Interpretive Summary: Impact of Brachyspira hyodysenteriae on intestinal amino acid digestibility and endogenous amino acid losses in pigs
By: Dr. Caitlin Vonderohe
Brachyspira hyodysenteriae is the primary cause of swine dysentery. Swine dysentery is a significant disease in international swine production, resulting in mortality of 30% and morbidity approaching 90%. It causes bloody diarrhea and necrosis in the cecum and colon. The small intestine is largely unaffected, but B. hyodysentaeriae has been shown to affect immunologic processes in the small intestine. Additionally, multiple pathogens have been shown to affect weight gain, feed intake, and feed efficiency due to rerouting nutrients away from muscle development to power the immune system. Amino acid digestibility can also be affected by enteric and systemic pathogens, primarily due to basal endogenous losses. A recent article by Schweer et al., published in the Journal of Animal Science, entitled “Impact of Brachyspira hypodysenteriaie on intestinal amino acid digestibility and endogenous amino acid losses in pigs” hypothesized that swine dysentery infection would increase endogenous losses and decrease amino acid digestibility.
A total of 32 gilts were surgically fitted with T-cannulas in the distal ileum. 21 of these were inoculated with Brachyspira hyodysentariae, and 11 served as negative controls. Rectal swabs were taken prior to the study to ensure that all pigs were negative for B. hyo. After inoculation, pigs were fed a nitrogen-free diet to measure basal endogenous losses for eight days and a complete diet throughout the rest of the study period. Ileal and fecal contents were collected and analyzed to estimate nitrogen, amino acid, and energy digestibility. Pigs were harvested at day 14 or 15-post infection and internal organs were examined for lesions associated with prior PRRSV or enteric disease.
Pigs infected with Brachyspira hyodysenteriae had 3% decreased dry matter digestibility, 8% nitrogen digestibility and 4% decreased digestibility compared to B.hyo. negative pigs on days 9-11 post infection, at the height of clinical disease. This reduction in digestibility may be due to increased passage rate of digesta through the intestine and colon, as the primary clinical sign of B. hyodysentariae is diarrhea. On days 12-13 post infection, a period associated with fewer clinical signs of B.hyo, there were no differences between infected and non-infected pigs in ileal digestibility of dry matter, nitrogen, total amino acid and gross energy. This was not surprising to investigators because B.hyo tends to affect the colon and cecum rather than the ileum. Interestingly, glycine digestibility was increased in B.hyo. infected pigs which may be a von of the immune response, or enterocyte metabolism.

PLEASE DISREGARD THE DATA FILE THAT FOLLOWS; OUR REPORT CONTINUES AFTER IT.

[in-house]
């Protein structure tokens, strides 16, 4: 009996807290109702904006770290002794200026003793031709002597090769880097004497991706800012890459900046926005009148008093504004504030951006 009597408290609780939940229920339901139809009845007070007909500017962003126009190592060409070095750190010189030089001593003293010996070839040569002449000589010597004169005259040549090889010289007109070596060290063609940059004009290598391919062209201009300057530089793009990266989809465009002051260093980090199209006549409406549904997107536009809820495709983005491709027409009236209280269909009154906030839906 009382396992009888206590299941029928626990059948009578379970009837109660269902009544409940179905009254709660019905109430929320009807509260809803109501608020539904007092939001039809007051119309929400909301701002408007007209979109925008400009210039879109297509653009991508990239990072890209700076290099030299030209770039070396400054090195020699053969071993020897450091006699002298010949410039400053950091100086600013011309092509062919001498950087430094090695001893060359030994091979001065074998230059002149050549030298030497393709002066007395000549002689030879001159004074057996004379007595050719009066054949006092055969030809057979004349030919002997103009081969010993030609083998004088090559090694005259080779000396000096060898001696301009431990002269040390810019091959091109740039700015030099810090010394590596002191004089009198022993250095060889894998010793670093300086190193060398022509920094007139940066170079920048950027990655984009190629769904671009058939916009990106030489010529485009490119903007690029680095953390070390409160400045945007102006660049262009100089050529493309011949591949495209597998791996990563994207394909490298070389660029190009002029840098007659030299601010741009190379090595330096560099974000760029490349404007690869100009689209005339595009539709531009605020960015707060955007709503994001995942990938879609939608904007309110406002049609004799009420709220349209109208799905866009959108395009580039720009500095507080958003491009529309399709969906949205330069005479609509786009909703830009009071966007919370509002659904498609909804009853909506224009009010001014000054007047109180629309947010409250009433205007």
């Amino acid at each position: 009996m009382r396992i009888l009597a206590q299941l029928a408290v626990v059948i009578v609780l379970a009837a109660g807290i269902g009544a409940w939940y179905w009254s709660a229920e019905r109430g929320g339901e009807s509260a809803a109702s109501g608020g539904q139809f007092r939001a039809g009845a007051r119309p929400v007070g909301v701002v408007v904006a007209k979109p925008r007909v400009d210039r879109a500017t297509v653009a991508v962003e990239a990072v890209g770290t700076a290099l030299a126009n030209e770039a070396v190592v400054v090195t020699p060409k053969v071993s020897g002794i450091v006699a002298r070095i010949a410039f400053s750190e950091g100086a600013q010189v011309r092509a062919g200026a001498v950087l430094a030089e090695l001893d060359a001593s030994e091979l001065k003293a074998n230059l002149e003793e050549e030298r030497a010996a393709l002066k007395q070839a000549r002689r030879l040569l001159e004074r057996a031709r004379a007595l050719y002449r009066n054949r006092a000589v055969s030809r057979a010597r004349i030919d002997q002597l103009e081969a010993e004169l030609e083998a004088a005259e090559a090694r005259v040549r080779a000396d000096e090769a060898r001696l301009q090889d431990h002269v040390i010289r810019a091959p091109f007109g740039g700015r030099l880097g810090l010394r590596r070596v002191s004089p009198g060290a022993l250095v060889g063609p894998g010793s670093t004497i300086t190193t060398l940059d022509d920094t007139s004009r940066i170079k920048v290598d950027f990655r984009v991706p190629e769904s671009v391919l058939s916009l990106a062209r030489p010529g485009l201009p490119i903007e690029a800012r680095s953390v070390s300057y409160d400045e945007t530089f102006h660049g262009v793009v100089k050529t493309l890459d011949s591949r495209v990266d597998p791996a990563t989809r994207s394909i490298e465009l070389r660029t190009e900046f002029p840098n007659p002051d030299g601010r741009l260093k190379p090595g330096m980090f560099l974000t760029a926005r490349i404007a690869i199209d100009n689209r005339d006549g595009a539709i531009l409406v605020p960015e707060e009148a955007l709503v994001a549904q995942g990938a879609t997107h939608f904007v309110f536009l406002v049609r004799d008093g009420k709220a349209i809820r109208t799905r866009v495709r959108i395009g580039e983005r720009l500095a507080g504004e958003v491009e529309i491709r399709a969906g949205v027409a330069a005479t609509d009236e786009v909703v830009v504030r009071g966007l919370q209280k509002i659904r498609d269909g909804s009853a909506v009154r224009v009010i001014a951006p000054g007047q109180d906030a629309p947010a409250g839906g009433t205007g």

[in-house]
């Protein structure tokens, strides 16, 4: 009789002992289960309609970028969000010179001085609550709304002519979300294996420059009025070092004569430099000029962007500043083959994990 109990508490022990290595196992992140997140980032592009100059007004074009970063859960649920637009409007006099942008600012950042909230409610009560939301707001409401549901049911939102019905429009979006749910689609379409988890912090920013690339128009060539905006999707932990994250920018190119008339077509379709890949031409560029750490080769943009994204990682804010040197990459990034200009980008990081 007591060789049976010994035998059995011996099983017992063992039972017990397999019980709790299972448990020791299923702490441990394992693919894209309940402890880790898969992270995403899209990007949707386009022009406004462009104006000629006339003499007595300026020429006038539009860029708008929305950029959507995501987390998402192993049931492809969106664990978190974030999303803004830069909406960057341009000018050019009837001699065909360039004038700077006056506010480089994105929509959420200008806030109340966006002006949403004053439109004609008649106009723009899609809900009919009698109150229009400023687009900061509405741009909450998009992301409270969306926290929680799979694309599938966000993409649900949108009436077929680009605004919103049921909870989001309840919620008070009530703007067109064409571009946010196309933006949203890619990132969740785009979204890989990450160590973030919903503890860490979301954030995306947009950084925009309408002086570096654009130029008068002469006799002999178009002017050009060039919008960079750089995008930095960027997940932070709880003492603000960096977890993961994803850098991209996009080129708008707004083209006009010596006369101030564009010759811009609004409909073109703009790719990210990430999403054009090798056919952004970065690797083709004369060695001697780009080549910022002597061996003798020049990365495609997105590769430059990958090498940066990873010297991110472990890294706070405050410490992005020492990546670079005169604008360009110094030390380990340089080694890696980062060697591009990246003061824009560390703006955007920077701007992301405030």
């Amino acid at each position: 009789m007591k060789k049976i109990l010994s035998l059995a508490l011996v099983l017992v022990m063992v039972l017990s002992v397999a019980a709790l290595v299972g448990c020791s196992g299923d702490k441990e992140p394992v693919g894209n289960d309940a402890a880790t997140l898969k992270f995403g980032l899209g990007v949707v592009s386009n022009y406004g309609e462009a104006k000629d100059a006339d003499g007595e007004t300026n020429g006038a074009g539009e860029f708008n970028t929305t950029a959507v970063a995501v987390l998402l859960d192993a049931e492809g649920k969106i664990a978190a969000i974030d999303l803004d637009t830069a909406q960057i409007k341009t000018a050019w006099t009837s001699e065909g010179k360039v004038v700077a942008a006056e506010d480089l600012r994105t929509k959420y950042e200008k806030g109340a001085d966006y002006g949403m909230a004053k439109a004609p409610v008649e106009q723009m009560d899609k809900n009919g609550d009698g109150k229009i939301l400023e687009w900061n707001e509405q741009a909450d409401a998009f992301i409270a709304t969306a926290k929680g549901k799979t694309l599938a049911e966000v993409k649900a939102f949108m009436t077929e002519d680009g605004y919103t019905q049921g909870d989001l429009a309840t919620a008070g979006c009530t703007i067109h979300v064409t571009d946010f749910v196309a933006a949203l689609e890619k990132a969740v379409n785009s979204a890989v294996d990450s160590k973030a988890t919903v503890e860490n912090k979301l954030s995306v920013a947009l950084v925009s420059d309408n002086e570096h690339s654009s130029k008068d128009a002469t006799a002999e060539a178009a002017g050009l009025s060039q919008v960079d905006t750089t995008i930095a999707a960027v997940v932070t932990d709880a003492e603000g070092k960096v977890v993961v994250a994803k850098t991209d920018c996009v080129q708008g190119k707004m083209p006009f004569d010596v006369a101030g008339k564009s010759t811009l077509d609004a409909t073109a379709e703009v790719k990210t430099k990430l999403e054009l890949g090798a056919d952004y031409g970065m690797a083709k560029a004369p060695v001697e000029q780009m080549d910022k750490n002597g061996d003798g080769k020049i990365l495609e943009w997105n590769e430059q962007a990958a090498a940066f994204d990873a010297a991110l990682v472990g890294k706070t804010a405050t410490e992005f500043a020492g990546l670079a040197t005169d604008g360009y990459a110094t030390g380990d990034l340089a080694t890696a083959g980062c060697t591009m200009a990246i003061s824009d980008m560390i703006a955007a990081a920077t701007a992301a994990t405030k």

The investigators expected an increased in basal endogenous losses of nitrogen and amino acids. However, B.hyo infection resulted in a 55% reduction in endogenous proline losses, and a tendency for less arginine, tryptophan and glycine loss. During the mucohemorrhagic phase of swine dysentery, endogenous nitrogen losses were increased, but this was not statistically significant. More expectedly, B.hyo infection reduced hind-gut disappearance of dry matter, nitrogen and energy, which was likely due to mucohemorrhagic diarrhea and altered microbial populations.
Overall, the diarrhea associated with infection with swine dysentery reduced total tract nutrient digestibility compared to the controls, but B.hyo infection did not affect amino acid digestibility. Additionally, decreased nutrient disappearance in the hind-gut may reflect nutrient retention, resulting in slower rates of growth and poor performance during Brachyspira hyodysentariae challenges.
To view the full article, visit the Journal of Animal Science.